- 5 pounds fresh, very ripe figs
- 4 cups cane sugar
- Candied zest of 1 orange
- 1 vanilla bean
- Measure the sugar into the work bowl of your food processor. Add in the orange peel and process until the peel is tiny specks. Doing this also pulverizes the sugar to “super fine” so it dissolves more easily.
- Put the sugar back into the measuring cup and put the figs into the processor, and pulse until the figs are nicely chopped with some larger pieces. Do this about a third at a time. Don’t crowd them and don’t process too long — you do not want a puree, just chopped. As they’re done, pour the figs into your jam pot. Then pour the sugar over the top.
- Give the mixture a quick stir, then leave it while you get out jars, your water bath pot, and equipment. Make sure your jars are impeccably clean with no chips. Fill the water bath with hot water and put it on to heat.
- The fig mixture will be juicing out and the sugar starting to dissolve. Give it a more thorough stir and let it sit again. It takes at least 1 hour for the mixture to be syrupy with no dry sugar showing.
- If you’re using a vanilla bean, put that into the figs now and put the pot over medium heat. Stir frequently, the mixture is thick and could scorch if not attended. Bring the jam to a slow boil, turn down the heat and let it simmer, still stirring frequently.
- Now dip your jars and equipment, ladle and funnel, and put the jars upside down on a clean towel next to the stove.
- Continue to cook the jam, stirring for about 15 minutes. It will be very thick, easily coating the spoon. Scrape down the sides of the pot back into the jam. When the jam looks very translucent and shiny, it’s ready.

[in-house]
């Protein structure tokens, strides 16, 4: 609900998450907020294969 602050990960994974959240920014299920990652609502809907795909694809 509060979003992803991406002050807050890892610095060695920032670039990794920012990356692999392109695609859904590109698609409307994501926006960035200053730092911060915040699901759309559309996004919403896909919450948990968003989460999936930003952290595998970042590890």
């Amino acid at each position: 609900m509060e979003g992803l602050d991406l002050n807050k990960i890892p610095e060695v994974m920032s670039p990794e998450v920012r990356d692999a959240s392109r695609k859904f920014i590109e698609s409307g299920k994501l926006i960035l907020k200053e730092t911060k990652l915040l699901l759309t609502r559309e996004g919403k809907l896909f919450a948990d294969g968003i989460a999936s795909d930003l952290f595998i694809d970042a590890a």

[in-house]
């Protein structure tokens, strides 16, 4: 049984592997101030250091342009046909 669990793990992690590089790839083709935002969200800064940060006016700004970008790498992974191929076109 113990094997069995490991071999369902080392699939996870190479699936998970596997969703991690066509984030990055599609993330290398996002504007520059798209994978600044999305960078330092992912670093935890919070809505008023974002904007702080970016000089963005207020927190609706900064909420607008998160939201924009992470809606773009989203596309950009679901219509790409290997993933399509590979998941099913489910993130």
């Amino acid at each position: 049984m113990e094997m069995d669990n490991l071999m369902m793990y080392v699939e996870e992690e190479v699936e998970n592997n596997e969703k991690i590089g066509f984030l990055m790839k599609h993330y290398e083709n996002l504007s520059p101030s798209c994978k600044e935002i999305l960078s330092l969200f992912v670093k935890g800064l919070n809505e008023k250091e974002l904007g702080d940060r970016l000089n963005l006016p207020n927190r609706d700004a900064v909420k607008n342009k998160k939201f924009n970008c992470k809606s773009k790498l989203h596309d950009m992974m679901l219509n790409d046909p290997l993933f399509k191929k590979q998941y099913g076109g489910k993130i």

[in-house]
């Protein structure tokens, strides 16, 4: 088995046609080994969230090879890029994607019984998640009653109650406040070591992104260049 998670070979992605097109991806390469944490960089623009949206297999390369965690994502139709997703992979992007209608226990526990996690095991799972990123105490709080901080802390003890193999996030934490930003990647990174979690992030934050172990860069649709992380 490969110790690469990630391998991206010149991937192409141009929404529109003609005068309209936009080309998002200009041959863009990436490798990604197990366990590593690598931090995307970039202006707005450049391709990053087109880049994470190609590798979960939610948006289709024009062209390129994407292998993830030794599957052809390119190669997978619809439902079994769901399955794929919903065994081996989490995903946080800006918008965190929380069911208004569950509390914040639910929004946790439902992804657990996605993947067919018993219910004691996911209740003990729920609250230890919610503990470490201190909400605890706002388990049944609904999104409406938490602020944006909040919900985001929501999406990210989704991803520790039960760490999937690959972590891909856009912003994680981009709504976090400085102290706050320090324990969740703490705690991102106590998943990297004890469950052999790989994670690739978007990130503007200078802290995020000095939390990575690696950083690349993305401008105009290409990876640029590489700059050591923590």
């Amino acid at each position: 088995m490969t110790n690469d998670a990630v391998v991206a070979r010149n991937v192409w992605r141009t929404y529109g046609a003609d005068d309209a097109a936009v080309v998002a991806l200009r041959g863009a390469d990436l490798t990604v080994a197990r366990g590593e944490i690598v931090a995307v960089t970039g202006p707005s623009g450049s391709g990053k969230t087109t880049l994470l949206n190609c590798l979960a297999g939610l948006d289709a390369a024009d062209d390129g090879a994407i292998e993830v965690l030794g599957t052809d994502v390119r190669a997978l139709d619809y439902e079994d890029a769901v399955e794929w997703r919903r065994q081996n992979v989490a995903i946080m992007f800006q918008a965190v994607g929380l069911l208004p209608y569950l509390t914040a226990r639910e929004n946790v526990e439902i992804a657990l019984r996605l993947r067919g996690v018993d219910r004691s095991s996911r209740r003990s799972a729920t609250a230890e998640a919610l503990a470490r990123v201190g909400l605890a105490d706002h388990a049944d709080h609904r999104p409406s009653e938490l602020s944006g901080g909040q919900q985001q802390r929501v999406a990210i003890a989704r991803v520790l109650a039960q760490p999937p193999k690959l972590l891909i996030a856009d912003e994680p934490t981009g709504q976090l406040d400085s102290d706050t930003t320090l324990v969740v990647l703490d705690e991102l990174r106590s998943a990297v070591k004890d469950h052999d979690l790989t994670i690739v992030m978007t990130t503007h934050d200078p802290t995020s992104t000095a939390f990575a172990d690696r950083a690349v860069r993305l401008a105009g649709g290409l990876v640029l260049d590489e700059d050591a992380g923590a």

- Remove the vanilla bean or add the vanilla extract. Turn off the heat and ladle the jam into jars. Seal and process in the boiling water bath for 10 minutes. Remove to a towel leaving space between the jars to cool. Allow the jars of jam plenty of time to cool and “ping”, then label (including the year), and store in a dark place.
- Rinse the vanilla bean and replace it in a bottle with a little vodka or brandy — you can use it a few times.
This is my favorite fig preserves recipe. Make it yourself and see how delicious it is!
I’ve had fig trees for many years, but the grasshoppers killed them and I have missed them. The gift of 5 pounds of figs from an organic farm was a thrill. These had to be made into the best jam I could concoct — better than I’d ever made in years past.
Thinking of places where figs grow in common abundance, even wild out of rock crevasses, this is my recipe for the best fig jam I’ve ever tasted. The reduced sugar allows the flavor of the figs to shine through, and adding orange and vanilla enhances the flavor of figs.
Note on alternative ingredients: If you didn’t make candied peels last winter, substitute just the zest of a large orange, stripped off with a potato peeler. If you don’t have vanilla beans, substitute a tablespoon of real vanilla extract.
Wendy Akin is happy to share her years of traditional skills knowledge. Over the years, she’s earned many state fair ribbons for pickles, relishes, preserves and special condiments, and even a few for breads. Read all of Wendy’s MOTHER EARTH NEWS posts here.
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